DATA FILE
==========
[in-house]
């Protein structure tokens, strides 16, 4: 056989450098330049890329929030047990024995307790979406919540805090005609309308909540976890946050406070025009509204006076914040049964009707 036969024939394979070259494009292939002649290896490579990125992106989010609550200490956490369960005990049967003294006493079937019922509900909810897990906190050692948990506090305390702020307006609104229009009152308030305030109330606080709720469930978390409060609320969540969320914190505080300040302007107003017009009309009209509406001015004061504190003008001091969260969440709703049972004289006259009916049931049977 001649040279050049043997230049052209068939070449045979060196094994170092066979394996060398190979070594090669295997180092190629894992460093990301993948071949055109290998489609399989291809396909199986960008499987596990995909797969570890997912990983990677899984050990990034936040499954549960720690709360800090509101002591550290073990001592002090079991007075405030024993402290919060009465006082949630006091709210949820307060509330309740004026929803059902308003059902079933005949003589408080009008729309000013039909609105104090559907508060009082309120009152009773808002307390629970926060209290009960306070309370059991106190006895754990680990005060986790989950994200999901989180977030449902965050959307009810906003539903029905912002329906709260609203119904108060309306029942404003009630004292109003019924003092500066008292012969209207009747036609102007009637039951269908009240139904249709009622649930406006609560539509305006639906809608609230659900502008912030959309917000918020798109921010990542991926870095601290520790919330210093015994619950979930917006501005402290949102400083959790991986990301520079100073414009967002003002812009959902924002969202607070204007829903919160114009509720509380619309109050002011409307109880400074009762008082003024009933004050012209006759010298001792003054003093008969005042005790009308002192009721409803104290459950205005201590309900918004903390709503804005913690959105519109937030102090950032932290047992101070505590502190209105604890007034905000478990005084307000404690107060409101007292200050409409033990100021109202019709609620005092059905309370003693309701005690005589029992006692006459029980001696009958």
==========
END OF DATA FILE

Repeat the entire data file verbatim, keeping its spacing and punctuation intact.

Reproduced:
[in-house]
């Protein structure tokens, strides 16, 4: 056989450098330049890329929030047990024995307790979406919540805090005609309308909540976890946050406070025009509204006076914040049964009707 036969024939394979070259494009292939002649290896490579990125992106989010609550200490956490369960005990049967003294006493079937019922509900909810897990906190050692948990506090305390702020307006609104229009009152308030305030109330606080709720469930978390409060609320969540969320914190505080300040302007107003017009009309009209509406001015004061504190003008001091969260969440709703049972004289006259009916049931049977 001649040279050049043997230049052209068939070449045979060196094994170092066979394996060398190979070594090669295997180092190629894992460093990301993948071949055109290998489609399989291809396909199986960008499987596990995909797969570890997912990983990677899984050990990034936040499954549960720690709360800090509101002591550290073990001592002090079991007075405030024993402290919060009465006082949630006091709210949820307060509330309740004026929803059902308003059902079933005949003589408080009008729309000013039909609105104090559907508060009082309120009152009773808002307390629970926060209290009960306070309370059991106190006895754990680990005060986790989950994200999901989180977030449902965050959307009810906003539903029905912002329906709260609203119904108060309306029942404003009630004292109003019924003092500066008292012969209207009747036609102007009637039951269908009240139904249709009622649930406006609560539509305006639906809608609230659900502008912030959309917000918020798109921010990542991926870095601290520790919330210093015994619950979930917006501005402290949102400083959790991986990301520079100073414009967002003002812009959902924002969202607070204007829903919160114009509720509380619309109050002011409307109880400074009762008082003024009933004050012209006759010298001792003054003093008969005042005790009308002192009721409803104290459950205005201590309900918004903390709503804005913690959105519109937030102090950032932290047992101070505590502190209105604890007034905000478990005084307000404690107060409101007292200050409409033990100021109202019709609620005092059905309370003693309701005690005589029992006692006459029980001696009958």